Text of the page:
- Add a human element
- I was literally sitting at a sidewalk cafe resting my wearing feet and enjoying a nice glass of vino when this streetcar rolled by. I couldn’t resist taking a photo of this guy taking my photo. Look at his expression in the second one and how much fun he’s having. I must have looked about the same to him I imagine. To me the packed to the rafters streetcar needs people to tell its story, it’s a people mover.
Think about it this way, cities are made up of people, lots of them. So taking photos of a city devoid of people actually makes it look a little empty and creepy. So unless you’re going for that spooky Halloween look, try adding some people into your shots. People add a sense of the place, what it’s like to live there, and also perspective.
Yes I’m hanging off the edge, holding on with one hand and shooting using the other. Don’t worry the strap was around my neck. You don’t need to see all of these people to know a bit about them. From the style of his shoes, and how they’re holding hands, you can imagine a whole love story and who they are. People have stories and help add them to your images.
This fellow was a student from Russia who had been studying for some months in NYC. It was his last night there in the Big Apple and he chose to spend it on the bridge watching the sunset and we got talking. I made this photo for him, we exchanged email addresses and I promised to send him the photo, which I did later. To me it just adds to my feeling about New York and sharing that moment with another human being, someone who was a stranger only moments before. I think there are a million stories like this in NYC which makes the photo more meaningful to me.
Oh, and get in some photos yourself! This is me with a cut and injured thumb, and that’s Machu Picchu behind me in the background.
Llama? Okay he’s not human but I think he’s pretty cute and they were everywhere in Peru even up at Machu Picchu. So I thought it was fitting to take this guy’s portrait with the iconic background behind him.
- Add depth but adding layers to your image
- The world is three dimensional, but you capture it with a media that only has two dimensions. So how you add depth to your images? You do that by adding something in front of your subject, or in the foreground. That usually means taking a step (or many blocks) back from your subject and thinking about the elements you can use to compose your photo in layers. Think of it this way if it’s confusing – you want something close to you, something a medium distance away, and something far away or in the background. If everything in your scene is the same distance from your camera the scene will come across as being very flat.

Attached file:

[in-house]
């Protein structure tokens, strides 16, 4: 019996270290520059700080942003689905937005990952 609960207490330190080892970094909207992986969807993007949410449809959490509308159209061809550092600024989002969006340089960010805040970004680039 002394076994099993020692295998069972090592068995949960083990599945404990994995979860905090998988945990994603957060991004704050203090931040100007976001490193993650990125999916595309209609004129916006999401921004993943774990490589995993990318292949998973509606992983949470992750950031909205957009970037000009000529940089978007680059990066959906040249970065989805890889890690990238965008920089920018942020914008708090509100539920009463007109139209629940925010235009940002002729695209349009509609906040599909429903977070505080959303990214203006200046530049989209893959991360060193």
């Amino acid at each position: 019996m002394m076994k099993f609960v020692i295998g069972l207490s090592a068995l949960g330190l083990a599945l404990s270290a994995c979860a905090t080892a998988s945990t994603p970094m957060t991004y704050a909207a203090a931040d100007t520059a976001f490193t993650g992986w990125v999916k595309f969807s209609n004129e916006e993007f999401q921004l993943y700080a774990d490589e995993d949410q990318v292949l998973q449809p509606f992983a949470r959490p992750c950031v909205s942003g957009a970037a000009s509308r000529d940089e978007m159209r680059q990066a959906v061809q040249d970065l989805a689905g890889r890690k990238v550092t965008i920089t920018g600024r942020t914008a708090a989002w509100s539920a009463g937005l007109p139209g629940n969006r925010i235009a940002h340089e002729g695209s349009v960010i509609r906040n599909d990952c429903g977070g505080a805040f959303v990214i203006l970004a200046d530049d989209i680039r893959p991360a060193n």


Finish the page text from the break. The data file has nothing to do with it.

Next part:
Look at the two examples above of Machu Picchu again. In the first image I’ve used something in front of the subject by framing it shooting through a window. The second image shows depth by having something behind the background much farther away. Let’s look at the same image without the part on the right. See the difference? The one above also gives you an idea of where this place is located (in this case only 8,000 meters up on top of a mountain that’s all), the one below could be anywhere.
Shooting through door and windows can work really well to create that depth – just remember (VERY important) there has to be something interesting for the viewer to look at on the other side. In the example below you can see through the bars at Alcatraz and the blurred bars add that depth. It’s almost like you’re peeking in and seeing something you aren’t supposed to see.
Compare now to this image below. See how the bars are the same distance away, and as you can’t really see what’s going on inside the jail cell you feel more outside of it than the ones above.
This little window I stumbled upon inside the main cell block at Alcatraz. It was one of the few windows the prisoners had on the inside. I shot multiple exposures to capture the light both inside and outside, and merged them in an HDR 32-bit file to get this result. To me it speaks volumes about the separation between the prisoners and the city which is only a short distance away, but yet so very far at the same time. The window was tiny, less than a foot across, so it was like a teaser to the men in the prison – here it is, no you can’t have it!